World-renowned physicist Stephen Hawking passed away Wednesday. He was 76.
The professor’s family released a statement in the early hours of Wednesday morning confirming he died in his home, according to The Guardian.
“We are deeply saddened that our beloved father passed away today,” his children, Lucy, Robert and Tim, said in the statement.
“He was a great scientist and an extraordinary man whose work and legacy will live on for many years,” it continued. “His courage and persistence with his brilliance and humor inspired people across the world.”
“He once said, ‘It would not be much of a universe if it wasn’t home to the people you love.’ We will miss him forever.”
In 2014, Hawking’s life was adapted into the film The Theory of Everything starring Eddie Redmayne, who played the physicist, and Felicity Jones, who played his ex-wife Jane.
Hawking became afflicted with motor neurons disease in 1963 and was given two years to live. Despite his diagnosis, he continued his studies at Cambridge University and went on to change the subject of cosmology.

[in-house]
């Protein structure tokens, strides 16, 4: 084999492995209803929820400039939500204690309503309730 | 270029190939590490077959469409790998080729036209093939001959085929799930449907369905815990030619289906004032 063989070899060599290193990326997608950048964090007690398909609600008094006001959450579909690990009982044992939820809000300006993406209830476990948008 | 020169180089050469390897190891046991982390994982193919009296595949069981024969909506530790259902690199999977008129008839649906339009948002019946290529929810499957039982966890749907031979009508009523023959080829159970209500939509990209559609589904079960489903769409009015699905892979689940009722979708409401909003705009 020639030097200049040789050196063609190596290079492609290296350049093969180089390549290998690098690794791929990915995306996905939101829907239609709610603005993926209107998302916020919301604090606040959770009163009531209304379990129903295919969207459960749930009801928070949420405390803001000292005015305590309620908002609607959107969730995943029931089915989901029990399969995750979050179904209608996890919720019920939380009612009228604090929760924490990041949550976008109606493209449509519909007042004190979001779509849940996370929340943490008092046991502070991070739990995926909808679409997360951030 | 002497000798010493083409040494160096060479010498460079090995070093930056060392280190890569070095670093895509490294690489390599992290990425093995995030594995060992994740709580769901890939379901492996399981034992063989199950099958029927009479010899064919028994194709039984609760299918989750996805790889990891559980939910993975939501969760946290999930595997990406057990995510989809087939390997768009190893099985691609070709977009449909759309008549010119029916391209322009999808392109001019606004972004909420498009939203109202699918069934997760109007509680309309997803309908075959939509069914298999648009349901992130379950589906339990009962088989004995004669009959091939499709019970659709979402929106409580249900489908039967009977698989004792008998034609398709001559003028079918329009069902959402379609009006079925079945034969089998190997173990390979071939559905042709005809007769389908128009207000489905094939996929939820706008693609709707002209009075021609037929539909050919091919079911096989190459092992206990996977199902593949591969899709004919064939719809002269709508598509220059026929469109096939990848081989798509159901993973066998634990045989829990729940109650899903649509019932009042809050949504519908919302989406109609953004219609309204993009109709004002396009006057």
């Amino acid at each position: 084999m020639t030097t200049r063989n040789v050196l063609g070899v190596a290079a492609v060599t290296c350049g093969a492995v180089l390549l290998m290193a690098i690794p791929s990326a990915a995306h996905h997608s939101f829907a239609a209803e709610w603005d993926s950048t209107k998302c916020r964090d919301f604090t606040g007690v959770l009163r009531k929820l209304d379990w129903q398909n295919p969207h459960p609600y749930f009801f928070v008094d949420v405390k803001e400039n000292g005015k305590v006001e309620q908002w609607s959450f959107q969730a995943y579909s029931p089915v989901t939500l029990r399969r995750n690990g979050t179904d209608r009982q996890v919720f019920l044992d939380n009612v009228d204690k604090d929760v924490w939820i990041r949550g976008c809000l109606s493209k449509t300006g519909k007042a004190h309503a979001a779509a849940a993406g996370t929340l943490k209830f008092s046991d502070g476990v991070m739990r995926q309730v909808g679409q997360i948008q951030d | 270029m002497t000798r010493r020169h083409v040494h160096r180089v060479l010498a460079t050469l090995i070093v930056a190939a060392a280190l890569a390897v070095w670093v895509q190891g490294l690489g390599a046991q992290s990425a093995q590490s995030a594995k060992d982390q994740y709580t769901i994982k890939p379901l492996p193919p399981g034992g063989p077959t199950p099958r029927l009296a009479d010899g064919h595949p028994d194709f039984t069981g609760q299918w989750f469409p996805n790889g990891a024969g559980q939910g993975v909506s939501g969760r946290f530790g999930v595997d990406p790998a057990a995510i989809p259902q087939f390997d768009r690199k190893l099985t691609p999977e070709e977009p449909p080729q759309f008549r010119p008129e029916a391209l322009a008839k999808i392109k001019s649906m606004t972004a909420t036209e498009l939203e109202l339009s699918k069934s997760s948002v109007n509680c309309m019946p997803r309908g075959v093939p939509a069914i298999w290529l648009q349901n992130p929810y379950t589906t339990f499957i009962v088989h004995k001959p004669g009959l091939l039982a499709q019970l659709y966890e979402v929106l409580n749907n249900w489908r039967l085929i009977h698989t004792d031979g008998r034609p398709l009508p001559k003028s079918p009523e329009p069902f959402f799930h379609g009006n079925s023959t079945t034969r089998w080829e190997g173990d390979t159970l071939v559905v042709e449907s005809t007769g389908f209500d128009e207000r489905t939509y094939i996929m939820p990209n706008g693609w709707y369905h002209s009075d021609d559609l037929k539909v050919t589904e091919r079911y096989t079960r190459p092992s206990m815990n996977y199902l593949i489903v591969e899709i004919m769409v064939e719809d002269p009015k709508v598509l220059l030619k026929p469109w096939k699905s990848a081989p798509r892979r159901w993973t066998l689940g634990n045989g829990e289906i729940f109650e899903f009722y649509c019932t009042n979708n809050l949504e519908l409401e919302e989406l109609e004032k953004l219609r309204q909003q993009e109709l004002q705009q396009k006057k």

The scientist’s fame trickled into every corner, including pop culture when he was featured in an episode of The Simpsons.
Several people took to social media to mourn and commemorate his life, including actress Emmy Rossum, Canadian astronaut Chris Hadfield, Macaulay Culkin and Kumail Nanjiani.
Just sitting here absolutely shattered about Stephen Hawking.
— Emmy Rossum (@emmyrossum) March 14, 2018
I just heard about Stephen Hawking’s passing. He was both a genius and my favorite Simpsons character. We’ll miss you, buddy.
— Macaulay Culkin (@IncredibleCulk) March 14, 2018
RIP Stephen Hawking. Genuinely very sad to hear that. If you haven’t, read A Brief History of Time. It’ll make the world feel more amazing and beautiful and strange. It’ll also make you feel smart and stupid all at once.
— Kumail Nanjiani (@kumailn) March 14, 2018
Genius is so fine and rare. Goodbye Professor Hawking. You inspired and taught us all. pic.twitter.com/9Drdnv2eEe
— Chris Hadfield (@Cmdr_Hadfield) March 14, 2018
In 2011, Hawking said he didn’t believe in heaven, likening it to a “fairy story” for people afraid to die.
“I have lived with the prospect of an early death for the last 49 years,” he told The Guardian. “I’m not afraid of death, but I’m in no hurry to die. I have so much I want to do first.”
“I regard the brain as a computer which will stop working when its components fail,” he continued. “There is no heaven or afterlife for broken down computers; that is a fairy story for people afraid of the dark.”